In The Lottery, the lottery is run by two men named Summers and Graves. If Shirley Jackson chose those names for a reason, what might they represent or symbolize?
The lottery is an annual tradition. It is a communal event that occurs every year on June 27th. Mr. Summers is one of the two men who administer the lottery. It is perhaps significant that his name is Summers and the ritual sacrifice occurs in the summer. His name is therefore linked to the annual event. His name represents a repeating cycle and a repeating tradition which, to some people like Old Man Warner, is as natural as the summer season itself.
Mr. Graves' name symbolizes death and/or a grave, a place where the dead are buried. The word "grave" can also be used as an adjective and it can mean to be serious, solemn, and threatening. This describes the way the townspeople feel about this barbaric ritual.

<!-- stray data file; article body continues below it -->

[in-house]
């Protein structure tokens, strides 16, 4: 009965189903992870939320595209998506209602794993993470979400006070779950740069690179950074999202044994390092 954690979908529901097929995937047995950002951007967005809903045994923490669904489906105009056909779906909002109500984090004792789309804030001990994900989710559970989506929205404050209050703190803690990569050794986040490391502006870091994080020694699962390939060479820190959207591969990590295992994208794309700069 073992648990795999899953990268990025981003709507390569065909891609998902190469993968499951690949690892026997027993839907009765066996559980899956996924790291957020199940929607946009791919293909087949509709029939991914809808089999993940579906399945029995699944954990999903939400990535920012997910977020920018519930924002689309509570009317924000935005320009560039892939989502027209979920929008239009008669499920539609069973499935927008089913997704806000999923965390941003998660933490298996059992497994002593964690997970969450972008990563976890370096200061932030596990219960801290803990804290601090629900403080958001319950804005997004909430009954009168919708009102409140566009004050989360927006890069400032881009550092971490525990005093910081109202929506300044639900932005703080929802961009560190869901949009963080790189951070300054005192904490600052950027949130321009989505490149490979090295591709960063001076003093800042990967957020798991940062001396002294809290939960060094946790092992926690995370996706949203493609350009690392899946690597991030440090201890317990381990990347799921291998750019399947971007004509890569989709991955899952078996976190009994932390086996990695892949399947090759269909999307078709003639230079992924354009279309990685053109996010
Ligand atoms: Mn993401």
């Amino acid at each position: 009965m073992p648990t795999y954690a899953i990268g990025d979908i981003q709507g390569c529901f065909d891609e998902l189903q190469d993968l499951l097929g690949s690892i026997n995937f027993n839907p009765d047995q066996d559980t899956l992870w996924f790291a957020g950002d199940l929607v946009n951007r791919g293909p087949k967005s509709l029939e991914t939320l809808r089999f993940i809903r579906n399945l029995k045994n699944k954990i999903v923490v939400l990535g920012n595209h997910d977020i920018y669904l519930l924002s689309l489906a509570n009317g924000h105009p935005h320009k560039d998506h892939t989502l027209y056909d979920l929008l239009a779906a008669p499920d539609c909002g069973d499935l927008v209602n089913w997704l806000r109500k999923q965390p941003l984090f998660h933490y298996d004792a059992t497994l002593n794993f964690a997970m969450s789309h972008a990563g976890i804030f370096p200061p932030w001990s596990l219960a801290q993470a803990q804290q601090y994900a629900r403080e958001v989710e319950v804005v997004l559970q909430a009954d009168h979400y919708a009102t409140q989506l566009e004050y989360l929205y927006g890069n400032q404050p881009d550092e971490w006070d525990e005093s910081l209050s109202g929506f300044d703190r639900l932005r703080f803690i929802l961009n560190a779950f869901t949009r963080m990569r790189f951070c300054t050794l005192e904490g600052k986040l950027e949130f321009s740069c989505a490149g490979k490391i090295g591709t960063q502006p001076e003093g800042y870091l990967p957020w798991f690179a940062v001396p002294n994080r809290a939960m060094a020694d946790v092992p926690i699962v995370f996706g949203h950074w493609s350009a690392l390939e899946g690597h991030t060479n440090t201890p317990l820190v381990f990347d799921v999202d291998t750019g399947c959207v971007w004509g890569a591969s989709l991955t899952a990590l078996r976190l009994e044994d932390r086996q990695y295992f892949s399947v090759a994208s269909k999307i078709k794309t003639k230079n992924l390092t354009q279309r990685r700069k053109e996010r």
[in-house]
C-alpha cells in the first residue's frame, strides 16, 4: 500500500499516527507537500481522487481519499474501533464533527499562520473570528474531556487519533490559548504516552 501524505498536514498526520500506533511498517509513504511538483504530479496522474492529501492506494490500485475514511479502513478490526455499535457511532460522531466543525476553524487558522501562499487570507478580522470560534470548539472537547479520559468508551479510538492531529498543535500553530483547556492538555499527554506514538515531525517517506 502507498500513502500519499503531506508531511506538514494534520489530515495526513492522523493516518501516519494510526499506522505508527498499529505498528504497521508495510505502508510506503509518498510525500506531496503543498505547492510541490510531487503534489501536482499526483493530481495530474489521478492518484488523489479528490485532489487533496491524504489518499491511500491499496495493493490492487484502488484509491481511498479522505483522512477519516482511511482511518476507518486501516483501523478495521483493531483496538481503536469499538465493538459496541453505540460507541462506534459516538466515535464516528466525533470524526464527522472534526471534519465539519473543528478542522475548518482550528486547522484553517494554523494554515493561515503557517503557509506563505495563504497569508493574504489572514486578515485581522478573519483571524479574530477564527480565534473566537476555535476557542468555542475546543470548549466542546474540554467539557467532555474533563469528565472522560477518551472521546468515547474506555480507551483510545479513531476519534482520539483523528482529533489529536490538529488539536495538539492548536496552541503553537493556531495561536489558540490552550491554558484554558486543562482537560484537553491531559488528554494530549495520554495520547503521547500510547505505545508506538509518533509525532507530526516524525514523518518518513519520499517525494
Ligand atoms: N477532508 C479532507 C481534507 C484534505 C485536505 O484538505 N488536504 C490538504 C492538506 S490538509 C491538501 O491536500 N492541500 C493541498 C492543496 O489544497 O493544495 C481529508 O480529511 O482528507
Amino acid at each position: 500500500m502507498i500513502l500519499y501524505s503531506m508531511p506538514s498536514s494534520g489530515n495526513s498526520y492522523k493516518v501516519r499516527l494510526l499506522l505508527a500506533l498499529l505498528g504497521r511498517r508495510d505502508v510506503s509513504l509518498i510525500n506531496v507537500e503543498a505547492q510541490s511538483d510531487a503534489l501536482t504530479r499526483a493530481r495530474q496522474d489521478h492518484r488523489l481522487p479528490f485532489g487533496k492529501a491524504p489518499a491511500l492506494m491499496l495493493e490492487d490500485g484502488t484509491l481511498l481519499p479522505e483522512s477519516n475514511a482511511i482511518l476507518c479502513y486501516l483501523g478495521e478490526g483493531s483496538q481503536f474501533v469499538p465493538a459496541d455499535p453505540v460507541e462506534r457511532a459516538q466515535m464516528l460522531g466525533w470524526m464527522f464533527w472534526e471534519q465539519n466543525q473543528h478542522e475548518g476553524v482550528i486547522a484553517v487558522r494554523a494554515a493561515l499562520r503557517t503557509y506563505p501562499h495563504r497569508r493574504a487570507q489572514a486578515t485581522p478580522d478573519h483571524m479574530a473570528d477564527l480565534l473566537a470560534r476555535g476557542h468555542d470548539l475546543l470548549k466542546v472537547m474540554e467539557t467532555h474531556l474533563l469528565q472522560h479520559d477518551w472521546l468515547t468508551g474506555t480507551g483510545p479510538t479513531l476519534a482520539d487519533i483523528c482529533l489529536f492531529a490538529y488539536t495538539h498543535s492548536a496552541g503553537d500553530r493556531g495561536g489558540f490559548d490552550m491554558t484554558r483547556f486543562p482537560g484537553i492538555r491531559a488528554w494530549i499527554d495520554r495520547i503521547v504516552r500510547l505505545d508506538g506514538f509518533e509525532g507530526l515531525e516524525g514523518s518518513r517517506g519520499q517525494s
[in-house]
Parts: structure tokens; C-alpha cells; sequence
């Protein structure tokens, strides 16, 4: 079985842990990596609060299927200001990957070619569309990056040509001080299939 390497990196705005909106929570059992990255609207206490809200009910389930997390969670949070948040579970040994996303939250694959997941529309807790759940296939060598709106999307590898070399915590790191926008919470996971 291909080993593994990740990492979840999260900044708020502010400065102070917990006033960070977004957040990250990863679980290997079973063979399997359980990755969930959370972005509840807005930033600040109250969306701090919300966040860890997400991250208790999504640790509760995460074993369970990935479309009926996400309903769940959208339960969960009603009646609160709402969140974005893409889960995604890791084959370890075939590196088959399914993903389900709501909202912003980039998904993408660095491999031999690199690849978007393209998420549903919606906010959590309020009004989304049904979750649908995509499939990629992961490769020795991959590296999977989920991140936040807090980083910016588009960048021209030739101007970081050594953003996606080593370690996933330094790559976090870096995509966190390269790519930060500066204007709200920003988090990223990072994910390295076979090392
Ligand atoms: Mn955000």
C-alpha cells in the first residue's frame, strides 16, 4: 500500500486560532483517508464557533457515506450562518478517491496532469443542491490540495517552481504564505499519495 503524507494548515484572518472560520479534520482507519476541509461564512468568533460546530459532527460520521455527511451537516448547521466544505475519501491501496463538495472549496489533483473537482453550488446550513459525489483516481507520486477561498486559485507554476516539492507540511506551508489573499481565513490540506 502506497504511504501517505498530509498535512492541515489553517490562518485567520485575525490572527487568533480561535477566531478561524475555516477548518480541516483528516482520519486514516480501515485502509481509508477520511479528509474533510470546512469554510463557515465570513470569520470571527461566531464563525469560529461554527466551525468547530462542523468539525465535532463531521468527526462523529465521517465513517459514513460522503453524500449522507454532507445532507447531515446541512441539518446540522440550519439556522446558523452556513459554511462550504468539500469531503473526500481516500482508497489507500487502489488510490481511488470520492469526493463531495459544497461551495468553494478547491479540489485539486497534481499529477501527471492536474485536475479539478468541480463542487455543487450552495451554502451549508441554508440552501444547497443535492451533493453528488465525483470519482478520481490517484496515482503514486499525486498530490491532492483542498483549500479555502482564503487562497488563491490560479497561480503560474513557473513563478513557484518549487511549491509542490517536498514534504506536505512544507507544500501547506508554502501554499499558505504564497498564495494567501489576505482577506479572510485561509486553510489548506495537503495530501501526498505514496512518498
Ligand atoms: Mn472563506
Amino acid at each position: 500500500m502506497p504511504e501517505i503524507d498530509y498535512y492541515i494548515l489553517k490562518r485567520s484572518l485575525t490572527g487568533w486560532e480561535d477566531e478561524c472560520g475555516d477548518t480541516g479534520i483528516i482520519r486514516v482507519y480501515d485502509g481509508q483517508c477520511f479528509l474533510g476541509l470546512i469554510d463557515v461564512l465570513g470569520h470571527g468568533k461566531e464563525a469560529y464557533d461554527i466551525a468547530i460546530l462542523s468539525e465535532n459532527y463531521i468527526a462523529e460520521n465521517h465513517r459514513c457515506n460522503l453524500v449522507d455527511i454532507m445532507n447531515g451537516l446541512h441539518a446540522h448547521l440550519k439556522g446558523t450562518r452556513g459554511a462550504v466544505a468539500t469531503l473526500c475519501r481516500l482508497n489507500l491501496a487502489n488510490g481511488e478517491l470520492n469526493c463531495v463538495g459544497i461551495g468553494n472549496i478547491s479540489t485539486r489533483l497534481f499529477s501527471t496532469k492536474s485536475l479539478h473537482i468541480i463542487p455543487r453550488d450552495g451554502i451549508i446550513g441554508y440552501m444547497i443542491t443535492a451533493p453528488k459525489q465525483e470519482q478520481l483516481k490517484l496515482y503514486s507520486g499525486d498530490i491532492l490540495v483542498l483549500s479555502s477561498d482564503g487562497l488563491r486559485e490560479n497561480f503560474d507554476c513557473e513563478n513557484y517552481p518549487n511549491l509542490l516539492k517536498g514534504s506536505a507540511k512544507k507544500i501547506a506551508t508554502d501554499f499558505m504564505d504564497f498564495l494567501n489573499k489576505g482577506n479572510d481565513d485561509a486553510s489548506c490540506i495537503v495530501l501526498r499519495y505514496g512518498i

Mr. Graves is the postmaster, a civic job. It is also his civic duty to swear Mr. Summers in as the official of the lottery. The man named Graves literally delivers (like the mail) the man who will announce the sacrifice.
When it is Mr. Graves' turn to pick from the box, Jackson emphasizes the symbolism of his name to show how solemn and dark this ritual is:
"We're next," Mrs. Graves said. She watched while Mr. Graves came around from the side of the box, greeted Mr. Summers gravely, and selected a slip of paper from the box.
Each year, the whole town "greets summer gravely" because the lottery occurs in the summer. It is something they dread. Thus, when the lottery occurs, each person greets Mr. Summers gravely because he runs the lottery.